Does Democracy Matter?
Michal Kořan contributed a chapter "East Central Europe and the Future of Democracy: A Case for a Transatlantic Democratic Reset" to the new publication "Does Democracy Matter? The United States and Global Democracy Support" edited by Adrian Basora; Agnieszka Marczyk and Maia Otarashvili and published by prestigious Rowman & Littlefield.
Does democracy matter? Is democracy on the defensive globally? If so, what can or should be done to support democracy throughout the world? The present book arose from a conference dedicated to the following three related questions: Should fostering democracy be a major goal of U.S. foreign policy? If so, how can its effectiveness be improved? If not, what are the alternatives? Through an exploration of “soft power,” the authors of this book examine available knowledge and necessary new research agendas that will help us better understand both democratization efforts and authoritarian pushback in today’s difficult context.
East Central Europe and the Future of Democracy: A Case for a Transatlantic Democratic Reset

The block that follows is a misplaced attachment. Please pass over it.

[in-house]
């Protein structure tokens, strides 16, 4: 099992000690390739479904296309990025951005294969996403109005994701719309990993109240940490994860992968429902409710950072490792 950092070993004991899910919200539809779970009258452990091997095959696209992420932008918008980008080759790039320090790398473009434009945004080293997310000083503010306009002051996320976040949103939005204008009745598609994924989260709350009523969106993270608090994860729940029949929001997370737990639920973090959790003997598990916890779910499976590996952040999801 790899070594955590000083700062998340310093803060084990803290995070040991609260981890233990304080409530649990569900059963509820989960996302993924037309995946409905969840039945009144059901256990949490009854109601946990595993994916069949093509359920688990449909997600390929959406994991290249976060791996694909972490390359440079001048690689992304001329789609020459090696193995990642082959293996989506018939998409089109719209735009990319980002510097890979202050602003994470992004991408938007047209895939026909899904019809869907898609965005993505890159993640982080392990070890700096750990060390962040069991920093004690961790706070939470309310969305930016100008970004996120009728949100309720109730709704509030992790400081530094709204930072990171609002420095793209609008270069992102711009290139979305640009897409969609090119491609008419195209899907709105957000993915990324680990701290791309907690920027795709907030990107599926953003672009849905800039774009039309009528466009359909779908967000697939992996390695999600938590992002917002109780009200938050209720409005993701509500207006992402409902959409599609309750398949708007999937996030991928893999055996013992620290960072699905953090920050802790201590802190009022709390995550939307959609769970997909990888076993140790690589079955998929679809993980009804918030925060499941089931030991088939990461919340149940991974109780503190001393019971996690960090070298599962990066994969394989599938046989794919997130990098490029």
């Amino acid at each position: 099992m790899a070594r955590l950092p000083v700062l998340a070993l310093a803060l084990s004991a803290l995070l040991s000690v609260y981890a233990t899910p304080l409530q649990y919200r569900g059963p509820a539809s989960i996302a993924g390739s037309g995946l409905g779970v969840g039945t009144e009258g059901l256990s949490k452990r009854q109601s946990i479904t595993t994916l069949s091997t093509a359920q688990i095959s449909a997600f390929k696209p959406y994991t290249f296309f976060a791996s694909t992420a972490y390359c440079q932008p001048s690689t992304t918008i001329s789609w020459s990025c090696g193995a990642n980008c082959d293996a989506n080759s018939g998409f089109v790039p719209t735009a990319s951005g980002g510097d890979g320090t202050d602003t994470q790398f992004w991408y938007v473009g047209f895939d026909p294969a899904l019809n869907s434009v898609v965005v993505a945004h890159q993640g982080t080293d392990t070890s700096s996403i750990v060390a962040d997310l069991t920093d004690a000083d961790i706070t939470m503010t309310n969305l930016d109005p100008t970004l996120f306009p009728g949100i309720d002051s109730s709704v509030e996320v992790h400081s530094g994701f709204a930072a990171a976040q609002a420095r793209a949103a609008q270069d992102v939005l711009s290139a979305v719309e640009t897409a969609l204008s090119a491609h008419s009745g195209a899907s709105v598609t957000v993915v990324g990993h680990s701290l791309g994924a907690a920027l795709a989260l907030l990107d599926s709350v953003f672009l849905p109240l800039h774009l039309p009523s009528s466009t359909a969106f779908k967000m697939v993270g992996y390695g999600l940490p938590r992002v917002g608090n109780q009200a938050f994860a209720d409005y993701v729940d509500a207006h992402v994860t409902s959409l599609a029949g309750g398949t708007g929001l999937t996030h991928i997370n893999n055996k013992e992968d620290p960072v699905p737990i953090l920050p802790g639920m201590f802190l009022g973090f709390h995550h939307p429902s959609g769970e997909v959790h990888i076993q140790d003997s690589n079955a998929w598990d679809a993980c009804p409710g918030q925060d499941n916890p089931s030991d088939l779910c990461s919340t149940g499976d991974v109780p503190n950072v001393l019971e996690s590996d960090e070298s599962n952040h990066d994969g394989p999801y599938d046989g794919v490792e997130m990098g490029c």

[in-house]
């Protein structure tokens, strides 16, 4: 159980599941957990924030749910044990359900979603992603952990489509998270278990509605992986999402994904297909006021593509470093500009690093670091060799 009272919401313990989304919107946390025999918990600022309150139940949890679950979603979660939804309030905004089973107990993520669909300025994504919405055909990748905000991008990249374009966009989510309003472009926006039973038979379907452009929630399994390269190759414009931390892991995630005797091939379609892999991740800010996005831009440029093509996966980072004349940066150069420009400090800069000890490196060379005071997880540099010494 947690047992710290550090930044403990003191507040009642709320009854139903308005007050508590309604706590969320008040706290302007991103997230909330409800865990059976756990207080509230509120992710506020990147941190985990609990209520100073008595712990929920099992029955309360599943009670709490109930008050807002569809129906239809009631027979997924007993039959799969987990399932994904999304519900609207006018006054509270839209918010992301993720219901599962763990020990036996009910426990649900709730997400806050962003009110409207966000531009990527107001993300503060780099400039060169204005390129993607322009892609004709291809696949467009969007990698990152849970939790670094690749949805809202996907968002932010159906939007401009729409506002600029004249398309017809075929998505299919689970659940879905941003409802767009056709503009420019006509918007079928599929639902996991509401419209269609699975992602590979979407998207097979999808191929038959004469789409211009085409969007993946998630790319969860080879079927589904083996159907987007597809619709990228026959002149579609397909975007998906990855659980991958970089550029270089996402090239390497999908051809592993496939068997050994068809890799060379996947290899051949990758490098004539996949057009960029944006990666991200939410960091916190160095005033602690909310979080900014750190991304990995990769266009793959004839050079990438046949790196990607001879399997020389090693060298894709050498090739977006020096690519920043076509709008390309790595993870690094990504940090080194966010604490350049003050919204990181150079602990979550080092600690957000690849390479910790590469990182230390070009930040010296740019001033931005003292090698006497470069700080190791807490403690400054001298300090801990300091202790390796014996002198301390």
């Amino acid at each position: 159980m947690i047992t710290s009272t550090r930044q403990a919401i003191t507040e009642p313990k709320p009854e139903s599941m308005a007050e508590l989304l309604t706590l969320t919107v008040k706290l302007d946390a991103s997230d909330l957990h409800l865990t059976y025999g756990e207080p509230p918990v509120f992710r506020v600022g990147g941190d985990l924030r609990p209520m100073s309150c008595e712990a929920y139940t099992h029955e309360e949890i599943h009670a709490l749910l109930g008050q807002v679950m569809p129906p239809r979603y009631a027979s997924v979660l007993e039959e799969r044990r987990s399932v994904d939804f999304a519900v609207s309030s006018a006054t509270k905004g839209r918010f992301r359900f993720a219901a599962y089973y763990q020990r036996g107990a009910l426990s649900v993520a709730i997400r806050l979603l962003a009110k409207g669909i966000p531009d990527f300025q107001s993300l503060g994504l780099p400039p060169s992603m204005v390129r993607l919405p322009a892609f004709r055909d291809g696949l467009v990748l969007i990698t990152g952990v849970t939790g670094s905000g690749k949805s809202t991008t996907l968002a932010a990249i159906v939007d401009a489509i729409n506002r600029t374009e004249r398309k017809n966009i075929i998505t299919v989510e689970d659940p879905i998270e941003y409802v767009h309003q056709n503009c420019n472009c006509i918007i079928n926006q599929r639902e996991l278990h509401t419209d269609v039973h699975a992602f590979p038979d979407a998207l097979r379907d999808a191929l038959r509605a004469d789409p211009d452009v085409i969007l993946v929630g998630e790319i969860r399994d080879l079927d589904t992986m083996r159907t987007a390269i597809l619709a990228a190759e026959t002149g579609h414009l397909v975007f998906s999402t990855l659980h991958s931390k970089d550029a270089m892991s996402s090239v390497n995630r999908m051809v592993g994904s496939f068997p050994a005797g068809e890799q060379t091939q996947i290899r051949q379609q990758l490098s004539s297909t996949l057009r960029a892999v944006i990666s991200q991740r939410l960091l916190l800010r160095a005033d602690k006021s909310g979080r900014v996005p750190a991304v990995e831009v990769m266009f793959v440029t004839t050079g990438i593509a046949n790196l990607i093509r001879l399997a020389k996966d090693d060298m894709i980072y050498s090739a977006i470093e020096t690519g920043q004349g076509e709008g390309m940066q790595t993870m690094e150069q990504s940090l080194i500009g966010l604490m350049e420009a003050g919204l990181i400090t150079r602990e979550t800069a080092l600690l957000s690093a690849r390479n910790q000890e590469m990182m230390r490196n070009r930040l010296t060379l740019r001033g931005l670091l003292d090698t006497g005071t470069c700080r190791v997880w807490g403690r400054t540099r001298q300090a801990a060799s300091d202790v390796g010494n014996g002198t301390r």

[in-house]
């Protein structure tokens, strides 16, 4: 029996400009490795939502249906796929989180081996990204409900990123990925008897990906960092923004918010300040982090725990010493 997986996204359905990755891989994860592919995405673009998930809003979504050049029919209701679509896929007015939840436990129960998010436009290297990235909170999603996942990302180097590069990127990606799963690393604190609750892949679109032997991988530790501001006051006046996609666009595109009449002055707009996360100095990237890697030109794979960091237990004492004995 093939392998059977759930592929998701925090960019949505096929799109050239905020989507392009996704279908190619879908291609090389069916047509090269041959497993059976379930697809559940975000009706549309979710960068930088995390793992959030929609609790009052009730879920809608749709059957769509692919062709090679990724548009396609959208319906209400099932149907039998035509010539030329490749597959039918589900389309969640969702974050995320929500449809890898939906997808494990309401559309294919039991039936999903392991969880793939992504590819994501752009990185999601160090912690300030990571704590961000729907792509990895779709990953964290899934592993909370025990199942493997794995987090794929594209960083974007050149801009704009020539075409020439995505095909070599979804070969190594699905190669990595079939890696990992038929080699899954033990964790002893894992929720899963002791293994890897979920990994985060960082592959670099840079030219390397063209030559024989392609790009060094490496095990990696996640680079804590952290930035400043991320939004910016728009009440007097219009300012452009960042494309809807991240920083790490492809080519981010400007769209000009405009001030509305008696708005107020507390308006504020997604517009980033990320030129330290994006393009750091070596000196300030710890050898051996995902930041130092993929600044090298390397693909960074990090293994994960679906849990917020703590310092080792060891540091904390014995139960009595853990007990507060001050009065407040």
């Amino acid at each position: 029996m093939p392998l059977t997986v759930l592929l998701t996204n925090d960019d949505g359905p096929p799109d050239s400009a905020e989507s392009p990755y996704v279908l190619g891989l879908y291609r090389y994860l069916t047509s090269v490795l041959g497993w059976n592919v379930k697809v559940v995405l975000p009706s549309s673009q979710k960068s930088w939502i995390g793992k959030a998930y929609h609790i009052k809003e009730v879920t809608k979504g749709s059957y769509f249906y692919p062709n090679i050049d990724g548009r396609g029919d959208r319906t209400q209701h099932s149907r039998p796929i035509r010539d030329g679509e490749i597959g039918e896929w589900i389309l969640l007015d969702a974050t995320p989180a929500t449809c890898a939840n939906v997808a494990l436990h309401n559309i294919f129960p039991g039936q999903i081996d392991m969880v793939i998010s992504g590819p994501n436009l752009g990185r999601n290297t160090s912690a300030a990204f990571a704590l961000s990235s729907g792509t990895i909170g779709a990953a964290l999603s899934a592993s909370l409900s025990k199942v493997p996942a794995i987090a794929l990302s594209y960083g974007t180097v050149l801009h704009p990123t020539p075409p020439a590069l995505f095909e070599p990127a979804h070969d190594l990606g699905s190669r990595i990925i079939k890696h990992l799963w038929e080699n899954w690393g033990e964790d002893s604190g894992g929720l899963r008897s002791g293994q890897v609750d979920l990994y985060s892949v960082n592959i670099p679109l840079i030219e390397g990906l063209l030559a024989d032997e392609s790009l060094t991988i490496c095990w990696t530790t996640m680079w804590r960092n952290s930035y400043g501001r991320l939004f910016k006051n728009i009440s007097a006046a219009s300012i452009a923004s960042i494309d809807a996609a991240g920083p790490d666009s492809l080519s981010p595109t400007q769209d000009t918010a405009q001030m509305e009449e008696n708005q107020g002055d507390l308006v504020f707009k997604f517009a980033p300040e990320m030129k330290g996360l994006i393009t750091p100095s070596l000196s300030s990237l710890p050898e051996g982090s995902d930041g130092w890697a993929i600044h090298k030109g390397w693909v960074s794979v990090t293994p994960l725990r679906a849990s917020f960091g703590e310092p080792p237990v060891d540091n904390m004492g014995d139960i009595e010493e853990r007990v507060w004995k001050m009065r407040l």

"As several authors in this volume make clear, in today's global environment effective democracy support needs to have two dimensions: external and internal. The United States, Western Europe, and other established democracies - including the East Central European states - need to tackle two interrelated challenges: provide global leadership in supporting democracy in the face of the current authoritarian resurgence, and improve the quality of democracy at home by way of overcoming disillusionment, undue influence of money in politics, and other systemic problems. As Larry Diamond and others suggest - "physician, heal thyself"- improving democracy's functioning at home is an indispensable aspect of making it attractive abroad. This chapter supplements the general argument of the book by engaging critically in a discussion about the state of democracy in East Central Europe in the context of debates on democracy transformation in general."